‘Tis The Season

As the memory of Michaelmas fades and the festive season approaches, KATIE MAIR tells us why Christmas is just pure magic.

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Wizzard speak to me. For some people it’s that famous bit from Henry V. For others it’s a choice nugget of Obama. For me, though, it’s the introduction to Wizzard’s famous Christmas song that moves an otherwise cold and mirthless woman to a sense of profound jubilation.

You know – that moment after the bratty children have finished squawking, when the farty brass climbs the bass and Roy Wood fills his lungs with just enough studio air to announce ‘when the snowman brings the snow….’

That is your little brother offering to you his last Malteaser. That is Moses parting the Red Sea. That is Dumbledore giving Gryffindor just the right number of House Points to ensure a late victory over Slytherin.

That, Scrooges, is magic.

I am shamelessly enthusiastic about Christmas. I love tinsel, I love shit socks, I love yule log. I love tack and arts’n’crafts and anything that smells like cinnamon. I really like group singing and I definitely like sherry after Sid-over-the-road filled my wine glass with it on Christmas Day 2k10 and then complimented me on my jazzy new Christmas tights.

Yes, Wizzard, bloody yes – I do bloody wish it were bloody Christmas every day. And here is for why:

1. You get rewarded for knowing the date. Why cant my diary do this all year long? It could be just another day of A4 and cornflakes and headaches and coffee and reading and bike-related fiascos – that is, until the metaphorical WHAM when you realise it’s Thursday 18th October and you get to have a little chocolate in the shape of a cracker. How nice is that?

2. Having a walk in a paper hat is totally fine. Other things that are objectively harmless but without the Christmas excuse are interpreted as signs of lunacy: moving a decidedly outdoors item, such as a tree, into your living room; loving eggnog. Christmas is when quirky headgear and questionable taste combos get given their fair share of airtime – areas of eccentricity generally covered only by Will.I.Am at other times of the year. Let’s reclaim weirdness for the common man.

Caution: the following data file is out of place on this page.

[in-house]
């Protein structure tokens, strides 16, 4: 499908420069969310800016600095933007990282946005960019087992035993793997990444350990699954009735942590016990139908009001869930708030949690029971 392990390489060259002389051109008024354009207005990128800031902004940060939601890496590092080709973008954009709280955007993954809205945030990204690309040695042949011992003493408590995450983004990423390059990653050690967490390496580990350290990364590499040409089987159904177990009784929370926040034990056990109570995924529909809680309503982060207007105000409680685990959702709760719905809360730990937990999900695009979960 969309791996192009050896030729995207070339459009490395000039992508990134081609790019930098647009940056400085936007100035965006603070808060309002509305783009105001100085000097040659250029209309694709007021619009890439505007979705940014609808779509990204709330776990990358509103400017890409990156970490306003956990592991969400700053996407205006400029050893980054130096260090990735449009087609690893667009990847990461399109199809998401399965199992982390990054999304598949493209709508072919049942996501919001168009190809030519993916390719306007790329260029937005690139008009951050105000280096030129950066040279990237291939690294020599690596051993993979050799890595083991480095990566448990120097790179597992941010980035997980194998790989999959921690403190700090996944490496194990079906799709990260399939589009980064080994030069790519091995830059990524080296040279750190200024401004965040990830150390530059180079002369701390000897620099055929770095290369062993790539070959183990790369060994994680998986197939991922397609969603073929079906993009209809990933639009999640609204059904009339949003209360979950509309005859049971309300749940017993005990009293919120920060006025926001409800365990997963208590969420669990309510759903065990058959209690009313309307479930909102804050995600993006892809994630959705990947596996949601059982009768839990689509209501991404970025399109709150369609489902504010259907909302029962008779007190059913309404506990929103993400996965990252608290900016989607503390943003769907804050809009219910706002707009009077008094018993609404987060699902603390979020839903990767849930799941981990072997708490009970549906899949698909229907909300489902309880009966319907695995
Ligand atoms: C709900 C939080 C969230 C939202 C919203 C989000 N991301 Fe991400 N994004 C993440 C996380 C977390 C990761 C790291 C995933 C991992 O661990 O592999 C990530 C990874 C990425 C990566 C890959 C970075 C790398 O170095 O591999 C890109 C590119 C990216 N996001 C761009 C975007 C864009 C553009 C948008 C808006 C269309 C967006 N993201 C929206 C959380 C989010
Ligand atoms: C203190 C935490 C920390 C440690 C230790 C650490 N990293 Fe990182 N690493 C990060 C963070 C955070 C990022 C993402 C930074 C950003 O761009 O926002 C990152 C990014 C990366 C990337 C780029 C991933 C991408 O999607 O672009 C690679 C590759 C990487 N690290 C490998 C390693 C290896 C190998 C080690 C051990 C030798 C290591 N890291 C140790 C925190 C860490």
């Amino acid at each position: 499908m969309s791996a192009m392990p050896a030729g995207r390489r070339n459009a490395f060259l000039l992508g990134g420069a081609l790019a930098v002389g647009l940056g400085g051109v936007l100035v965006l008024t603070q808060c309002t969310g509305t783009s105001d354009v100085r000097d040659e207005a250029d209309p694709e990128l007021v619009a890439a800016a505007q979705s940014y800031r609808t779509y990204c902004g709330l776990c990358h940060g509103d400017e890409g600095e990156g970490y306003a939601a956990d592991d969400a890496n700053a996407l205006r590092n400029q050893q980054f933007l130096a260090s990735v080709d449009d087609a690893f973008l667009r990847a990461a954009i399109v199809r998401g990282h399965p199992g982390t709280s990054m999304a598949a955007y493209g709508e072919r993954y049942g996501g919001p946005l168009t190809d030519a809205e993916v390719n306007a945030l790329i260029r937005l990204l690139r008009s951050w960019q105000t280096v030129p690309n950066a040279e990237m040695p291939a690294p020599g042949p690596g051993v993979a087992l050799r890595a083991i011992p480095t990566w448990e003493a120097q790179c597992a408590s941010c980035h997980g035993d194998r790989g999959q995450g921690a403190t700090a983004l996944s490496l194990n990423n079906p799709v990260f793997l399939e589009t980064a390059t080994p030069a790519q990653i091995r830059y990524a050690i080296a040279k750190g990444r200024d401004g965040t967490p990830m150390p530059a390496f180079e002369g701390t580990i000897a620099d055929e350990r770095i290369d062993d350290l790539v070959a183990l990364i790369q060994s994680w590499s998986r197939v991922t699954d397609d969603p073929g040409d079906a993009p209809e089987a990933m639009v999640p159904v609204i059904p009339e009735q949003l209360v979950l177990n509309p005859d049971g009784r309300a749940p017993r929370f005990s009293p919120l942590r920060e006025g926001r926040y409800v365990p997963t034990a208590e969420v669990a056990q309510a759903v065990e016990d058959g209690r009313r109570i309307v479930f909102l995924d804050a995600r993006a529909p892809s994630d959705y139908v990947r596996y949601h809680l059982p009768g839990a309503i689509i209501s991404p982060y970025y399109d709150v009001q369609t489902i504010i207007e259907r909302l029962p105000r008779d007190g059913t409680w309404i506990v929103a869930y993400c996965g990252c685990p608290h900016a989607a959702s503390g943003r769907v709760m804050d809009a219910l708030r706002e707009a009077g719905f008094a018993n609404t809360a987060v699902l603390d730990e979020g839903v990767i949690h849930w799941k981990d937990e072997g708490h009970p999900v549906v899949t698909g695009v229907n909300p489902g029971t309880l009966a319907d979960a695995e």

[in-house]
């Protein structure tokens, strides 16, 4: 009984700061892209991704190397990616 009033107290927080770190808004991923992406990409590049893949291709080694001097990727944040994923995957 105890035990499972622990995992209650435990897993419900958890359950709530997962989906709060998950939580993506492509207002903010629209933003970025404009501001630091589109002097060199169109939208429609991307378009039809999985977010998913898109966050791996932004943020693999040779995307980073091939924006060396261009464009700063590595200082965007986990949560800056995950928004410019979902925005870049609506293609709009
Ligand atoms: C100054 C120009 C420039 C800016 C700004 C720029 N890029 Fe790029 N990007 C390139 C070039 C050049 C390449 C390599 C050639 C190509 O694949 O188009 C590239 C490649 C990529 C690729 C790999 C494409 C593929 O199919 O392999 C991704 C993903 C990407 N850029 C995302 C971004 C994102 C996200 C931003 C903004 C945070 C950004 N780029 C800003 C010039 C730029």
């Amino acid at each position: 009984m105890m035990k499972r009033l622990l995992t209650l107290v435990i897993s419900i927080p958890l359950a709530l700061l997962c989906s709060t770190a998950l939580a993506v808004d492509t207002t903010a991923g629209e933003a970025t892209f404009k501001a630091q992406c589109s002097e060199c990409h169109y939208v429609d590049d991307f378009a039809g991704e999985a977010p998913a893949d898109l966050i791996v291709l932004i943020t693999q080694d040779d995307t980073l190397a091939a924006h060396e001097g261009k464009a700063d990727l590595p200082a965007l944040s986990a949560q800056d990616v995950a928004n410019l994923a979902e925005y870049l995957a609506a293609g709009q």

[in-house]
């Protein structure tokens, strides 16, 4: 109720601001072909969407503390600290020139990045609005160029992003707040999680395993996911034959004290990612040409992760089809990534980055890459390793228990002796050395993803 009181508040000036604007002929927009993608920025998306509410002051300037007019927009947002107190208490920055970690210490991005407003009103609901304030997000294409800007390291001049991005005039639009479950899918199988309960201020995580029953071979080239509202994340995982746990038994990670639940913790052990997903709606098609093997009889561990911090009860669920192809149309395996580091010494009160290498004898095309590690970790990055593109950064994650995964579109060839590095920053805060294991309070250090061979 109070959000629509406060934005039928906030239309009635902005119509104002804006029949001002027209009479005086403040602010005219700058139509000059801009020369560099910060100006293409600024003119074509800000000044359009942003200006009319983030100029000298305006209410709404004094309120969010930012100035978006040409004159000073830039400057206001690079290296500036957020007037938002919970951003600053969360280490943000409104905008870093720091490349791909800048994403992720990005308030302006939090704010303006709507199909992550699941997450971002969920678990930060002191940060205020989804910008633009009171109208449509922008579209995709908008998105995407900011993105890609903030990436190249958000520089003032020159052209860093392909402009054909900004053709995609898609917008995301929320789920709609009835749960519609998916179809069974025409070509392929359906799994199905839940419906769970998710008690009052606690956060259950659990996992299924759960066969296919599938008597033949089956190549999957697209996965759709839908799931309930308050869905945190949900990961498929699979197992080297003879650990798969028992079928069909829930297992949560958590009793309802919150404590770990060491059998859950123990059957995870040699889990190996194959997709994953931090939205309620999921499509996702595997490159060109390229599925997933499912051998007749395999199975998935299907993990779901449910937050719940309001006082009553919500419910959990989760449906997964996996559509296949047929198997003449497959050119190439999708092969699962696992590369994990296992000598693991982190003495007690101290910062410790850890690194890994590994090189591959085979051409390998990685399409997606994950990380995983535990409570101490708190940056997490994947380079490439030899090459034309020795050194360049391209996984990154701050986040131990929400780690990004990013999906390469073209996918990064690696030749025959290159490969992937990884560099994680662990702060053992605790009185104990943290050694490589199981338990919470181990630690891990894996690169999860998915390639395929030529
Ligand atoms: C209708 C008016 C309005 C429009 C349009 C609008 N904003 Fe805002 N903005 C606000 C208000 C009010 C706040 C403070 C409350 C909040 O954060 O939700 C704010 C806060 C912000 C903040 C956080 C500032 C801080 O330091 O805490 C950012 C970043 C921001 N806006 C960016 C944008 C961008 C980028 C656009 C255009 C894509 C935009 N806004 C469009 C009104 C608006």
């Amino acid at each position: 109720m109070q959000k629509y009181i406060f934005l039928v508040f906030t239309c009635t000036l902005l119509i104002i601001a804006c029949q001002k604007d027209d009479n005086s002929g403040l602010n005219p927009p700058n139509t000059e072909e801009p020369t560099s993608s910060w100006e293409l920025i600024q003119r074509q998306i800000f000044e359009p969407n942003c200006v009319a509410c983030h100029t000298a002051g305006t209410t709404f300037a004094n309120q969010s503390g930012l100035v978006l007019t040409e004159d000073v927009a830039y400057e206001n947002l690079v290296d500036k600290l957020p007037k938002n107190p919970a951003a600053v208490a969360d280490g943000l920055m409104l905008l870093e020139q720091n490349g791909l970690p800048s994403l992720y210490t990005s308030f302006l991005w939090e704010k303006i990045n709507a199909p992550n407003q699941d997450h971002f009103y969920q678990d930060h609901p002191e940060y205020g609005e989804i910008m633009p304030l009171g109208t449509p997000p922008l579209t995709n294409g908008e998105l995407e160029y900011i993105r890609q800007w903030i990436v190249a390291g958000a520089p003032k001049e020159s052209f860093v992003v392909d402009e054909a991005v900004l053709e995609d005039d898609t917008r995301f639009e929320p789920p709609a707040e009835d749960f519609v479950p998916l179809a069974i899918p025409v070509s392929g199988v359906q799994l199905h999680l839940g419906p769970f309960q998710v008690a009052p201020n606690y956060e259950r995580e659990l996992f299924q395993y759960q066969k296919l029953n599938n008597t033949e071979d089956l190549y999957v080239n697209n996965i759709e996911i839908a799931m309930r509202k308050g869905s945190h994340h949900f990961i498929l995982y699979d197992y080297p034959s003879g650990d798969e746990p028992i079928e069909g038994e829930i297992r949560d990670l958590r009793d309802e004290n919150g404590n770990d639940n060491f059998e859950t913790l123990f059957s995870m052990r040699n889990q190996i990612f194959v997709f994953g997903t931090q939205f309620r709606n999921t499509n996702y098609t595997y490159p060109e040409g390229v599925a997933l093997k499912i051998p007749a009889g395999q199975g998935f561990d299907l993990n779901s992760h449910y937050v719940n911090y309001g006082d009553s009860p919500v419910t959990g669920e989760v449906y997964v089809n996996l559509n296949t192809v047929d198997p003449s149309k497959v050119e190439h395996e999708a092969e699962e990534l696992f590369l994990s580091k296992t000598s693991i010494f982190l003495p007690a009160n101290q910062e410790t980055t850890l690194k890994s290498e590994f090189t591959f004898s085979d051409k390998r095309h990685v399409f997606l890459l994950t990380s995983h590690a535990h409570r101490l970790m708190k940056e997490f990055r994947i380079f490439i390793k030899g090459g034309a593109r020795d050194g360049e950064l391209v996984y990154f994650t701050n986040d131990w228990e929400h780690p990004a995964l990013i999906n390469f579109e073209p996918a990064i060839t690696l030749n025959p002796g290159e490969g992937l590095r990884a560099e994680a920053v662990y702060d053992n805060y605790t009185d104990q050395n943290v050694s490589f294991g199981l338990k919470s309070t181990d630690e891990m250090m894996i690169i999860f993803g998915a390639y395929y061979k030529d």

Speaking of quirky headwear…

3. Christmas is when people admit to liking uncool songs and uncool films and actively enjoying uncool telly. I wish this happened every day. You know what’s crap but also very lovely to listen to? MICHAEL BUBLE. Do you love Crossroads? Or 13 Going On 30? Or Monster-In-Law? Don’t be shy! It’s absolutely okay that you still watch Newsround, or Monarch Of The Glen, or DIY SOS – or all three! Shout it from the rooftops, and stick Shaggy on the stereo.

4. Christmas is when it is not creepy to be nice for the sake of niceness or sit children on your lap or politely request a snog from a stranger under the disclaimer that it will take place under some poisonous berries. Back in the day, smiling was an alright thing to do. If I remember correctly, this was actually okay even up until around 1998. It’s free, and mood-enhancing, and exercises your face, offering long-term flexibility. It’s basically free drugs.

5. This one is best of all. Christmas is when people bother to use pens and papers to write actual cards to be physically opened by human hands. College post is all pizza promotions, library whinges and bank statements stating the exceedingly obvious. Proper post, on the other hand, is ace, and we should use it all the time. In a world where X Factor is going to the dogs and bread is expensive, Christmas cards prove that some people will still risk paper-cutting their tongue for you, and a big chunk of the population is actually really quite decent.

Festive cheer

So yeah: Christmas. We would all be fat and poor and arrested if we partied like it was December 25th every day of the year – this is undeniable. But who says it’s wrong to grin at your bus driver on July 29th, or wrap your prunes in bacon as a cheeky August picnic, or wind the windows down on March 4th as you blast Joss Stone into the ears of passing pedestrians? Only a real Scrooge, that’s who.